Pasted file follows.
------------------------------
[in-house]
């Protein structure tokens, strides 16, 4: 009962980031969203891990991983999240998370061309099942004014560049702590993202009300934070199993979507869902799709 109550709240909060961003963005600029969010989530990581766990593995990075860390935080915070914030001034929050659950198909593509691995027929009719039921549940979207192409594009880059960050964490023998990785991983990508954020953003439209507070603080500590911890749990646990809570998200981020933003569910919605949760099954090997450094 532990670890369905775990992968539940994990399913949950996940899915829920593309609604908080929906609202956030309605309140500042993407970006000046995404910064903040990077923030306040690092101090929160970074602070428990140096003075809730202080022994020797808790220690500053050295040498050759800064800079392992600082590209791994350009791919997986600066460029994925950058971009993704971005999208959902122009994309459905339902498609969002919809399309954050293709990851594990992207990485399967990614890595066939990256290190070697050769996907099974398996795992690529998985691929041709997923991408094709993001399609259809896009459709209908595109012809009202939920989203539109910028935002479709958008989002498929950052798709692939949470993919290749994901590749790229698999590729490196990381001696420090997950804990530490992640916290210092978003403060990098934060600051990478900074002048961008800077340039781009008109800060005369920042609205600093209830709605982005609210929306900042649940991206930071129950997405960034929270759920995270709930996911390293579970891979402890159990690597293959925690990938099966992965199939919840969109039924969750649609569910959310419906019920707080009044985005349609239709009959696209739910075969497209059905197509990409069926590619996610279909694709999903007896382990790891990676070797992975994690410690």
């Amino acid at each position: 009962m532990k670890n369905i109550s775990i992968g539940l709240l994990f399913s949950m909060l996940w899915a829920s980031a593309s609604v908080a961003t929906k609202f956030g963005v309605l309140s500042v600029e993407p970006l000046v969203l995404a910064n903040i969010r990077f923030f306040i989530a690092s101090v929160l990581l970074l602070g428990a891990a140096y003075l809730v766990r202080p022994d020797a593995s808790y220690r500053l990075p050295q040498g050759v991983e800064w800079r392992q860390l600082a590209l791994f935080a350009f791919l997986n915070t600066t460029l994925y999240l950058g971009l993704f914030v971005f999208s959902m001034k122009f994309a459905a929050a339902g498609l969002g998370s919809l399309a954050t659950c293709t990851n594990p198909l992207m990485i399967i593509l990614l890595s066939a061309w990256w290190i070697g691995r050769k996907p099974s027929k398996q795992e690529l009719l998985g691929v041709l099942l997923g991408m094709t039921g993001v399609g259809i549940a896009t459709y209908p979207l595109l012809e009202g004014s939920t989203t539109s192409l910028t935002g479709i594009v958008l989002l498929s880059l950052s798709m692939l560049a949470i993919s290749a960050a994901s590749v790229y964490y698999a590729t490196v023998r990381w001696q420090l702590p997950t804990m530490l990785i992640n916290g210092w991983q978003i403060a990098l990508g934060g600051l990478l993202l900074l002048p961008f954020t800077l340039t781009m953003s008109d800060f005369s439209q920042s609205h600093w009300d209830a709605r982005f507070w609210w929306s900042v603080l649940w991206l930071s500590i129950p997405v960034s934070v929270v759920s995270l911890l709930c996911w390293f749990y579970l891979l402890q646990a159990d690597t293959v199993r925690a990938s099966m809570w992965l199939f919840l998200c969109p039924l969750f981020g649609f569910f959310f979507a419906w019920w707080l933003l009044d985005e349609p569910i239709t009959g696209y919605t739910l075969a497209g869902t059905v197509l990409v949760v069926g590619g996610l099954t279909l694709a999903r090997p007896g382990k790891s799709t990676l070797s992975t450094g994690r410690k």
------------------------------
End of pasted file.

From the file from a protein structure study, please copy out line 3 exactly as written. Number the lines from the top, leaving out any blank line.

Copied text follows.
């Amino acid at each position: 009962m532990k670890n369905i109550s775990i992968g539940l709240l994990f399913s949950m909060l996940w899915a829920s980031a593309s609604v908080a961003t929906k609202f956030g963005v309605l309140s500042v600029e993407p970006l000046v969203l995404a910064n903040i969010r990077f923030f306040i989530a690092s101090v929160l990581l970074l602070g428990a891990a140096y003075l809730v766990r202080p022994d020797a593995s808790y220690r500053l990075p050295q040498g050759v991983e800064w800079r392992q860390l600082a590209l791994f935080a350009f791919l997986n915070t600066t460029l994925y999240l950058g971009l993704f914030v971005f999208s959902m001034k122009f994309a459905a929050a339902g498609l969002g998370s919809l399309a954050t659950c293709t990851n594990p198909l992207m990485i399967i593509l990614l890595s066939a061309w990256w290190i070697g691995r050769k996907p099974s027929k398996q795992e690529l009719l998985g691929v041709l099942l997923g991408m094709t039921g993001v399609g259809i549940a896009t459709y209908p979207l595109l012809e009202g004014s939920t989203t539109s192409l910028t935002g479709i594009v958008l989002l498929s880059l950052s798709m692939l560049a949470i993919s290749a960050a994901s590749v790229y964490y698999a590729t490196v023998r990381w001696q420090l702590p997950t804990m530490l990785i992640n916290g210092w991983q978003i403060a990098l990508g934060g600051l990478l993202l900074l002048p961008f954020t800077l340039t781009m953003s008109d800060f005369s439209q920042s609205h600093w009300d209830a709605r982005f507070w609210w929306s900042v603080l649940w991206l930071s500590i129950p997405v960034s934070v929270v759920s995270l911890l709930c996911w390293f749990y579970l891979l402890q646990a159990d690597t293959v199993r925690a990938s099966m809570w992965l199939f919840l998200c969109p039924l969750f981020g649609f569910f959310f979507a419906w019920w707080l933003l009044d985005e349609p569910i239709t009959g696209y919605t739910l075969a497209g869902t059905v197509l990409v949760v069926g590619g996610l099954t279909l694709a999903r090997p007896g382990k790891s799709t990676l070797s992975t450094g994690r410690k």